SEC alleges Las Vegas lawyer shot by FBI was part of a $449M Ponzi scheme
The U.S. Securities and Exchange Commission alleges in a lawsuit that a Las Vegas lawyer and his law firm were involved in a $449 million Ponzi scheme that sold investments in fictitious insurance tort settlements.
The SEC lawsuit, filed April 12 in federal court in Nevada, seeks to halt the scheme and to seek disgorgement and other civil penalties.
Matthew Wade Beasley was shot and injured by FBI agents in March after he allegedly pointed a gun at them in “a sweeping motion.” The FBI agents had gone to Beasley’s home to interview him. A SWAT team had to retrieve Beasley, who refused to leave his home for nearly four hours, despite his injuries, prosecutors said.
The SEC lawsuit says investors were told that their money would be used to make advance payments to plaintiffs who had settled tort claims and were willing to pay a premium to get part of their settlement in advance.
Investors were promised annual returns of 50% or more, the SEC says.
Investors were told that Beasley and his Nevada law firm, the Beasley Law Group, had relationships with many personal injury attorneys who provided the settlement contracts.
Beasley and other defendants used part of the investor money to pay “returns” on investments, according to the lawsuit. But the defendants “used the bulk of investor money to fund lavish lifestyles, including purchasing luxury homes and properties, a private jet, ATVs, boats and numerous luxury cars for themselves and their relatives,” the suit says.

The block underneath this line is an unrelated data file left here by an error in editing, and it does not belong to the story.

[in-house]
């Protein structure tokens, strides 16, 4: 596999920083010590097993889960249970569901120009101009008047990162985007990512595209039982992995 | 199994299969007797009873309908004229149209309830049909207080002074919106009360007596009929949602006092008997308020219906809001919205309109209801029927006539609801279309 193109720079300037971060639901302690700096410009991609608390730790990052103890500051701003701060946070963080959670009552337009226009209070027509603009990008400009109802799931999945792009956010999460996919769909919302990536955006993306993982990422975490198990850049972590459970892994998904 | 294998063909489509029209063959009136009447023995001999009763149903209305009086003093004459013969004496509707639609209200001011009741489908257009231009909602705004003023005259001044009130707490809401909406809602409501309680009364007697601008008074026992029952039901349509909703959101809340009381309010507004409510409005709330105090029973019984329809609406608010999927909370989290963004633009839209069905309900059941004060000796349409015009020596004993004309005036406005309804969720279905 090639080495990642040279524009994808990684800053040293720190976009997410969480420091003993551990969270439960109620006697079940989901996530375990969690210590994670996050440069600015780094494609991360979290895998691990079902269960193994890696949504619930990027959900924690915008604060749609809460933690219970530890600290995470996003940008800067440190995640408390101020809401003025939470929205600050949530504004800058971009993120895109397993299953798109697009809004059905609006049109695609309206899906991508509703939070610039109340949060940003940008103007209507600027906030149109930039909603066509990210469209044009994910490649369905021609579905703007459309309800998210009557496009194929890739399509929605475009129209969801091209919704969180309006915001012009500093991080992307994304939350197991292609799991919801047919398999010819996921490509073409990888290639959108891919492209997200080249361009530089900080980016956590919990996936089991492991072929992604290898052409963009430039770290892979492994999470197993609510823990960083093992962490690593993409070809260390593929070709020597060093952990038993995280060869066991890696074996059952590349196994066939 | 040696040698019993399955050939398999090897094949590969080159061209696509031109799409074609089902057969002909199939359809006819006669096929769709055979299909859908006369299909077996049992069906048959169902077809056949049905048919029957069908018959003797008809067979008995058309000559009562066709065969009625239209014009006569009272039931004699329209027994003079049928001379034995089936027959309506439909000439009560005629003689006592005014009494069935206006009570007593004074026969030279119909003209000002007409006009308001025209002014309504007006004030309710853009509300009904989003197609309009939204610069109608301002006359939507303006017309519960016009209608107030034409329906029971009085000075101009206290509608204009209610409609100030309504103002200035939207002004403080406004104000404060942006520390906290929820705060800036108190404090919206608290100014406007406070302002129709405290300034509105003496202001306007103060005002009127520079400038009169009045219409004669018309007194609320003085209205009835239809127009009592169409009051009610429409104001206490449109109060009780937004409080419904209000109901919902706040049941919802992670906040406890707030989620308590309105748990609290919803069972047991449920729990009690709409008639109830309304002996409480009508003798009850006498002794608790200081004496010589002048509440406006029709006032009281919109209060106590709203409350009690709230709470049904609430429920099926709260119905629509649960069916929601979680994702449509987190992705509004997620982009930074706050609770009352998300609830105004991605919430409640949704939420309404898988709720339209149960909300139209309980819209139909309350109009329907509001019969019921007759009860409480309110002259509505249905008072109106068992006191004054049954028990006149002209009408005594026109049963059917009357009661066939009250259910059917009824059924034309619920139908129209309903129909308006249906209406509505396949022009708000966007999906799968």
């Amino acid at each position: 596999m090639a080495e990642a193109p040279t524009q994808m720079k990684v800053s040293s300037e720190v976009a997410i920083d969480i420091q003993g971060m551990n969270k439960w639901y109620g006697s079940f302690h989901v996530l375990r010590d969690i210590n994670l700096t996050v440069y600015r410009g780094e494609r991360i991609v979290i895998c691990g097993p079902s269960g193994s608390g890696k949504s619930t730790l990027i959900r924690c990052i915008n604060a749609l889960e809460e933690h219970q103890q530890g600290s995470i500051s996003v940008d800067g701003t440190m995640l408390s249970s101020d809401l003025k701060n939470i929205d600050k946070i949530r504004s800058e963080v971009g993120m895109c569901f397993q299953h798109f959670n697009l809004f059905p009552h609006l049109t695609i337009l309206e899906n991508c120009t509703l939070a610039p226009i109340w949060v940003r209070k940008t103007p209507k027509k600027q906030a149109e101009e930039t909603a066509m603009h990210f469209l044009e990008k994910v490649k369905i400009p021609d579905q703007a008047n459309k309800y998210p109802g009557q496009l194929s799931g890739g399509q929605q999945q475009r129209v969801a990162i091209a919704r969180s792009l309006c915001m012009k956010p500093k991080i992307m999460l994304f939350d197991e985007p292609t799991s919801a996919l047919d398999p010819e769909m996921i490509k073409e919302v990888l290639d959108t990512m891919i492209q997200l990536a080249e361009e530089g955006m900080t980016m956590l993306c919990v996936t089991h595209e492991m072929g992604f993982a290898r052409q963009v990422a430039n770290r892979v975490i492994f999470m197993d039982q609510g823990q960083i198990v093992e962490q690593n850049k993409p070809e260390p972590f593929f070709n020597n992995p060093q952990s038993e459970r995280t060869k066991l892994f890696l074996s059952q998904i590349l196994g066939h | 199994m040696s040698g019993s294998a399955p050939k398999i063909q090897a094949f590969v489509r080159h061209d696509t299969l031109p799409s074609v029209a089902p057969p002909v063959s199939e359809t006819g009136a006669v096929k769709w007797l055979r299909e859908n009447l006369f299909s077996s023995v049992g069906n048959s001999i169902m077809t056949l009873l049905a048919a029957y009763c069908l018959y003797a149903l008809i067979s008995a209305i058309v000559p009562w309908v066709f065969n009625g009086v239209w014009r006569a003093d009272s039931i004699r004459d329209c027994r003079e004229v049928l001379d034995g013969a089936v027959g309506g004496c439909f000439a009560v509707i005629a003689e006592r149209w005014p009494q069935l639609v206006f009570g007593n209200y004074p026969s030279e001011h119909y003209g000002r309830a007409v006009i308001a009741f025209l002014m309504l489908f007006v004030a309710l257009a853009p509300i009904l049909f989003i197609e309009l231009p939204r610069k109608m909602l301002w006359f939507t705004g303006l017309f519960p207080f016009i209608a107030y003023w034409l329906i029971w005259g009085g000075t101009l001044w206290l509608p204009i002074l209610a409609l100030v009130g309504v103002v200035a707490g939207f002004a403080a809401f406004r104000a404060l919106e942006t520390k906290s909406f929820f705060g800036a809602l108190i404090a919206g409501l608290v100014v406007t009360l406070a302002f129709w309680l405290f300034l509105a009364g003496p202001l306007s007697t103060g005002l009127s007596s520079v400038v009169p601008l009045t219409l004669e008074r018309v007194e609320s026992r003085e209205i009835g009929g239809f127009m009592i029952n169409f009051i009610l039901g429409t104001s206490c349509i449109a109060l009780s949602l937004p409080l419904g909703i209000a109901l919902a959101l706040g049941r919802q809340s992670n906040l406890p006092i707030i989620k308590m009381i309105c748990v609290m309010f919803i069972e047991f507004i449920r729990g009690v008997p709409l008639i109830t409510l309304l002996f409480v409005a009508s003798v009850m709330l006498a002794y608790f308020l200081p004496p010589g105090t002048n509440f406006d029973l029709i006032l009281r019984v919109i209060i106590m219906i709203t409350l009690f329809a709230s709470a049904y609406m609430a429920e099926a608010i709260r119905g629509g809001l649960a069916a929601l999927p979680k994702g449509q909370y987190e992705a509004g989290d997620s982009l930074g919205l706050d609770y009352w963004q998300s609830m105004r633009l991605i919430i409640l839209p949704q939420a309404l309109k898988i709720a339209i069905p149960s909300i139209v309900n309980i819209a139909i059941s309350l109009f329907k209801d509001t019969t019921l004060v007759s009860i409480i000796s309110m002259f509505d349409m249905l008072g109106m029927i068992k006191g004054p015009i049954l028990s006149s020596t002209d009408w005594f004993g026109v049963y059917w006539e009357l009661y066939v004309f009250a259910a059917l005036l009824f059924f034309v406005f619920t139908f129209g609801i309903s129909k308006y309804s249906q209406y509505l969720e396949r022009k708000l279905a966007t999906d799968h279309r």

Money allegedly flowed into the scheme through the IOLTA account of Beasley’s law firm.
During Beasley’s standoff at his home, he repeatedly confessed to an FBI negotiator that the investment vehicle was actually a Ponzi scheme that he started in 2016 or 2017, the suit alleges.
Beasley allegedly told the FBI negotiator that he never contacted the attorneys who supposedly provided settlement plaintiffs. When he got investor money, Beasley said, “I kept it and used it to pay, basically pay them back to pay off gambling debts.”
Some investors contacted the attorneys listed on their contracts and learned that they never provided settlement plaintiffs for their investments. When confronted about their findings, other defendants said the lawyers were probably denying anything because of client confidentiality concerns.
Later, new investors were often required to agree that they wouldn’t contact any parties related to the settlements without written approval.
Hat tip to Law360, the Las Vegas Review-Journal and Bloomberg Law, which covered the SEC lawsuit.